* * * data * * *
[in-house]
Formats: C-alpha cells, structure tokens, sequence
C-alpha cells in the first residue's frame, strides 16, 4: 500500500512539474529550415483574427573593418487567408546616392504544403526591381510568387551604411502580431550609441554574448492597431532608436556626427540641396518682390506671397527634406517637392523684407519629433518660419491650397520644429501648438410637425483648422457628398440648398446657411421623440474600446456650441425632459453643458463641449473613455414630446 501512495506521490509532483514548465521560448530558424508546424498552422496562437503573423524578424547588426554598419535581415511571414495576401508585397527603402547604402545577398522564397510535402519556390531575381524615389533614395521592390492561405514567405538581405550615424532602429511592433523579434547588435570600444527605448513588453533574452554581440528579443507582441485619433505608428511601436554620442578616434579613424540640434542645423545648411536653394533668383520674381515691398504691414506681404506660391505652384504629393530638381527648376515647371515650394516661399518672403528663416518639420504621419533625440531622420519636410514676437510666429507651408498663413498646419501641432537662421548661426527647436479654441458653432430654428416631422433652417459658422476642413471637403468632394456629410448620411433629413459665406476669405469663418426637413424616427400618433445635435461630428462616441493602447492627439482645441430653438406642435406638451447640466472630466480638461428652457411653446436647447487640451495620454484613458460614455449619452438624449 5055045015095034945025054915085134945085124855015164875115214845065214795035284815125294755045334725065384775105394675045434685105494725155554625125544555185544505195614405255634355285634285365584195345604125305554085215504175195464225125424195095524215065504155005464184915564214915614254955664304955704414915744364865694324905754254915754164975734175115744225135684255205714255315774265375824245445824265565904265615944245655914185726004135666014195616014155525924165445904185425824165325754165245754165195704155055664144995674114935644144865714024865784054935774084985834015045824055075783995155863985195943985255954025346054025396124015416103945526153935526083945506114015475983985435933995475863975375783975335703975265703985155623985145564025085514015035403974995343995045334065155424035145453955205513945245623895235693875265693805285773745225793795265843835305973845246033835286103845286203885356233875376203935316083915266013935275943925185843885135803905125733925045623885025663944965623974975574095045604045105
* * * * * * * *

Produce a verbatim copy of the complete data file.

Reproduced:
[in-house]
Formats: C-alpha cells, structure tokens, sequence
C-alpha cells in the first residue's frame, strides 16, 4: 500500500512539474529550415483574427573593418487567408546616392504544403526591381510568387551604411502580431550609441554574448492597431532608436556626427540641396518682390506671397527634406517637392523684407519629433518660419491650397520644429501648438410637425483648422457628398440648398446657411421623440474600446456650441425632459453643458463641449473613455414630446 501512495506521490509532483514548465521560448530558424508546424498552422496562437503573423524578424547588426554598419535581415511571414495576401508585397527603402547604402545577398522564397510535402519556390531575381524615389533614395521592390492561405514567405538581405550615424532602429511592433523579434547588435570600444527605448513588453533574452554581440528579443507582441485619433505608428511601436554620442578616434579613424540640434542645423545648411536653394533668383520674381515691398504691414506681404506660391505652384504629393530638381527648376515647371515650394516661399518672403528663416518639420504621419533625440531622420519636410514676437510666429507651408498663413498646419501641432537662421548661426527647436479654441458653432430654428416631422433652417459658422476642413471637403468632394456629410448620411433629413459665406476669405469663418426637413424616427400618433445635435461630428462616441493602447492627439482645441430653438406642435406638451447640466472630466480638461428652457411653446436647447487640451495620454484613458460614455449619452438624449 5055045015095034945025054915085134945085124855015164875115214845065214795035284815125294755045334725065384775105394675045434685105494725155554625125544555185544505195614405255634355285634285365584195345604125305554085215504175195464225125424195095524215065504155005464184915564214915614254955664304955704414915744364865694324905754254915754164975734175115744225135684255205714255315774265375824245445824265565904265615944245655914185726004135666014195616014155525924165445904185425824165325754165245754165195704155055664144995674114935644144865714024865784054935774084985834015045824055075783995155863985195943985255954025346054025396124015416103945526153935526083945506114015475983985435933995475863975375783975335703975265703985155623985145564025085514015035403974995343995045334065155424035145453955205513945245623895235693875265693805285773745225793795265843835305973845246033835286103845286203885356233875376203935316083915266013935275943925185843885135803905125733925045623885025663944965623974975574095045604045105